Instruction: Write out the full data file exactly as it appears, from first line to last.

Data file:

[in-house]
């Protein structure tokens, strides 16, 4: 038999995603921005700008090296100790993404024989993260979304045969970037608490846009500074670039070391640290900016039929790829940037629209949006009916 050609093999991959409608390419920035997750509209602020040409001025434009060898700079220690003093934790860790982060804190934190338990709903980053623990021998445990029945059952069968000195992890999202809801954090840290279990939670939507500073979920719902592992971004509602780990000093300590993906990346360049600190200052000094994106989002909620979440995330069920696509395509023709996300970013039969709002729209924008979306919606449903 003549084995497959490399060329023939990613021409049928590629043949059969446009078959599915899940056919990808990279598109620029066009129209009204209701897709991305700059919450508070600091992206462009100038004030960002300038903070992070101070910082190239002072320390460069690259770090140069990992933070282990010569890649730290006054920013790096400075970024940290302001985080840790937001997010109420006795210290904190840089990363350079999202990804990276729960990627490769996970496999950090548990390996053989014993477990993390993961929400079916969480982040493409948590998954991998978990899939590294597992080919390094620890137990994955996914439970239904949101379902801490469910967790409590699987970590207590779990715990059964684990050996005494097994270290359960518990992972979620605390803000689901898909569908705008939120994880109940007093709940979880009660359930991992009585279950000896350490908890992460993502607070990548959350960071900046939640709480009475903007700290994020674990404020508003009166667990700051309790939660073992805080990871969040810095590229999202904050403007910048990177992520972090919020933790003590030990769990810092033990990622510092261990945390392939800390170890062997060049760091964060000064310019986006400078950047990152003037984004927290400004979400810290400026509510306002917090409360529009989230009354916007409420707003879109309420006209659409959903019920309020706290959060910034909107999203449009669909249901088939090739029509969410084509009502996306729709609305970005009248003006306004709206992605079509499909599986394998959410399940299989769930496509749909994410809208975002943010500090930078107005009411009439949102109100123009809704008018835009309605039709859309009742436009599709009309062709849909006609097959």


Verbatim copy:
[in-house]
């Protein structure tokens, strides 16, 4: 038999995603921005700008090296100790993404024989993260979304045969970037608490846009500074670039070391640290900016039929790829940037629209949006009916 050609093999991959409608390419920035997750509209602020040409001025434009060898700079220690003093934790860790982060804190934190338990709903980053623990021998445990029945059952069968000195992890999202809801954090840290279990939670939507500073979920719902592992971004509602780990000093300590993906990346360049600190200052000094994106989002909620979440995330069920696509395509023709996300970013039969709002729209924008979306919606449903 003549084995497959490399060329023939990613021409049928590629043949059969446009078959599915899940056919990808990279598109620029066009129209009204209701897709991305700059919450508070600091992206462009100038004030960002300038903070992070101070910082190239002072320390460069690259770090140069990992933070282990010569890649730290006054920013790096400075970024940290302001985080840790937001997010109420006795210290904190840089990363350079999202990804990276729960990627490769996970496999950090548990390996053989014993477990993390993961929400079916969480982040493409948590998954991998978990899939590294597992080919390094620890137990994955996914439970239904949101379902801490469910967790409590699987970590207590779990715990059964684990050996005494097994270290359960518990992972979620605390803000689901898909569908705008939120994880109940007093709940979880009660359930991992009585279950000896350490908890992460993502607070990548959350960071900046939640709480009475903007700290994020674990404020508003009166667990700051309790939660073992805080990871969040810095590229999202904050403007910048990177992520972090919020933790003590030990769990810092033990990622510092261990945390392939800390170890062997060049760091964060000064310019986006400078950047990152003037984004927290400004979400810290400026509510306002917090409360529009989230009354916007409420707003879109309420006209659409959903019920309020706290959060910034909107999203449009669909249901088939090739029509969410084509009502996306729709609305970005009248003006306004709206992605079509499909599986394998959410399940299989769930496509749909994410809208975002943010500090930078107005009411009439949102109100123009809704008018835009309605039709859309009742436009599709009309062709849909006609097959």